I am trying to understand whether there is one "standard" meaning of the width of represented strata in stratigraphic columns, but I can find nothing online or in my geology books.

I notice that, sometimes, under stratigraphic columns there can be legenda explaining how the width of the represented strata relates to the measure of the clasts of a conglomerate, but I have also found stratigraphic columns with no stratum of conglomerate or breccia where not all the strata are equally large.

Is the width of strata usually an increasing function of the area occupied by the respective stratum? Can width represent other characteristics of the described stratum?

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    $\begingroup$ Can you clarify what you mean by 'largeness'? I think you mean width (horizontal size on the page), but it's not clear. I'll have a go at answering anyway. $\endgroup$
    – Matt Hall
    Commented Dec 29, 2014 at 21:04
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    $\begingroup$ Indeed. What is "largeness"? $\endgroup$
    – Gimelist
    Commented Dec 29, 2014 at 21:45
  • $\begingroup$ Excuse me: I didn't remember the correct English word. Edited $\endgroup$ Commented Dec 31, 2014 at 9:47

2 Answers 2


The width of a unit in a stratigraphic column, or 'log', sometimes represents the average grainsize of the rock. I can imagine it being keyed to some other property, but grainsize is common. You'll find lots of examples with a quick search for 'sedimentary log'.

The height of a unit typically represents thickness if the vertical axis is length, height or depth. Alternatively, if the vertical axis is time, then the height of a unit corresponds to time duration.

I've tried to illustrate some of the typical layouts here:

Some types of stratigraphic log

On a wireline log, the horizontal axis is some physical property such as natural gamma-ray emission rate or bulk density. Check the legend.

There's no reason not to represent other parameters with the horizontal axis (or the vertical one, or the colour), but then you'd need to be careful about labelling things clearly.

Footnote: often colour is keyed to lithology. This may or may not closely follow the grainsize. Symbols may be added to represent other relevant characteristics of the rock, such as sedimentary structures and fossils.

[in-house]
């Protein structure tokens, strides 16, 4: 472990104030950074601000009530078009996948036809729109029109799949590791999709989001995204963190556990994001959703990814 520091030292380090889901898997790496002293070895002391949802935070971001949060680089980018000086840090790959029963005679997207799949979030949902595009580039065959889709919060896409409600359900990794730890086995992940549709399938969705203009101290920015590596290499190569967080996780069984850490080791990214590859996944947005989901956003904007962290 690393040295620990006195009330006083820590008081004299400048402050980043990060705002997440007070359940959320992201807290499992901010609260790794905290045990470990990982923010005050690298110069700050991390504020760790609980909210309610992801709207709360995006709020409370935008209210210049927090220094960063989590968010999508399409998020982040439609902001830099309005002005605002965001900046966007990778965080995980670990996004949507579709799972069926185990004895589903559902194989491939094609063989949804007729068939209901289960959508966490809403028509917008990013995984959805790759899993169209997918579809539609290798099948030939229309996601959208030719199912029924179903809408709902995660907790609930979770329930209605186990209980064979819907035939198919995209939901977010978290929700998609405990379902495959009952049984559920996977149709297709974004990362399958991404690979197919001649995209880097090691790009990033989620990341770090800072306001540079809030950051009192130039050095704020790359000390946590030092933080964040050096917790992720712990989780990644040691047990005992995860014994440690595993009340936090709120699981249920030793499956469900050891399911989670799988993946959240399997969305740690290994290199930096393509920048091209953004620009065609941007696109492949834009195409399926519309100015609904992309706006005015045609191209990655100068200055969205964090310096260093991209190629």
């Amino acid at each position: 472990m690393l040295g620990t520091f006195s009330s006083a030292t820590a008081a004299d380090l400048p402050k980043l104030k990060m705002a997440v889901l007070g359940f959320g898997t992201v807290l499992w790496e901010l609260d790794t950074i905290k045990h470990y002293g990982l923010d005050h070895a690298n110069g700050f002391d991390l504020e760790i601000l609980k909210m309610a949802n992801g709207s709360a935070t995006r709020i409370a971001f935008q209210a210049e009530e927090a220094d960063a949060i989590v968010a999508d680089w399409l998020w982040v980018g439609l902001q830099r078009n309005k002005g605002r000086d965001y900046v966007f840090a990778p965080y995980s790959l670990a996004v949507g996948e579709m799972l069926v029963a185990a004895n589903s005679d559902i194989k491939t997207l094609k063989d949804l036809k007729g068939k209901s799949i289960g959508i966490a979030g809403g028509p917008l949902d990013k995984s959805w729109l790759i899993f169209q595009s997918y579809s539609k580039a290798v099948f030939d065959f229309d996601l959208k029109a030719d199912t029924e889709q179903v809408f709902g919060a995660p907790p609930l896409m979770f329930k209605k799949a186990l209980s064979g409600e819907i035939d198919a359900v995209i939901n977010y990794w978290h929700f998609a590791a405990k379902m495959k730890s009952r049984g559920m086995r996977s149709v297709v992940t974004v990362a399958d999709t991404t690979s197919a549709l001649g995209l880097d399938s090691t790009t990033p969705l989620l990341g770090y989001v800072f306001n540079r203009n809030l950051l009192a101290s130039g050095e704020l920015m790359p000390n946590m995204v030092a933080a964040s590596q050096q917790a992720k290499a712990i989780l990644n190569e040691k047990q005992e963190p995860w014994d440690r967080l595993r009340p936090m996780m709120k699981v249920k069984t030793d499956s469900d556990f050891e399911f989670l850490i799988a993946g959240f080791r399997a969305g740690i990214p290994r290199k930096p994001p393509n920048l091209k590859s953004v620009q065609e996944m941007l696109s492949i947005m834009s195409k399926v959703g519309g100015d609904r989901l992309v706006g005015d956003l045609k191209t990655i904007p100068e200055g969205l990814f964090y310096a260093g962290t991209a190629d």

At least in Germany, another approach is very common („Verwitterungsprofil“): the width of layers shows their competence (resistance to weathering/erosion). So competent rocks (which don’t weather easily) “stand out” opposed to soft rocks. This is a very idealised representation of what a “real”, weatherd outcrop could look like.

Edited to add: my experience with “German columns” is that grain-size profiles are indicated by a labeled axis at the top or bottom (as in kwinkunks’s answer). If there is no indication, it usually is a competence profile.

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    $\begingroup$ This is also true for a lot of older literature. Especially (?) Quaternary logs. It can be confusing sometimes. $\endgroup$
    – user2821
    Commented Apr 20, 2015 at 19:15
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    $\begingroup$ Very interesting, and very pertitent to one of my more specific interests: Alpine geology (I live on the westernmost edge of the Apennines and the Alps of the Sestri-Voltaggio area are in front of my house)! $\endgroup$ Commented Apr 20, 2015 at 19:30
  • $\begingroup$ In some cases, when a real outcrop is presented (instead of a idealised stratigraphic or “normal” profile), the width and shape of the layers in the colum may show the actual appearance of the profile, i.e. layers standing out, eroded parts (e.g. at the bottom by a river), etc. $\endgroup$ Commented Apr 21, 2015 at 8:30

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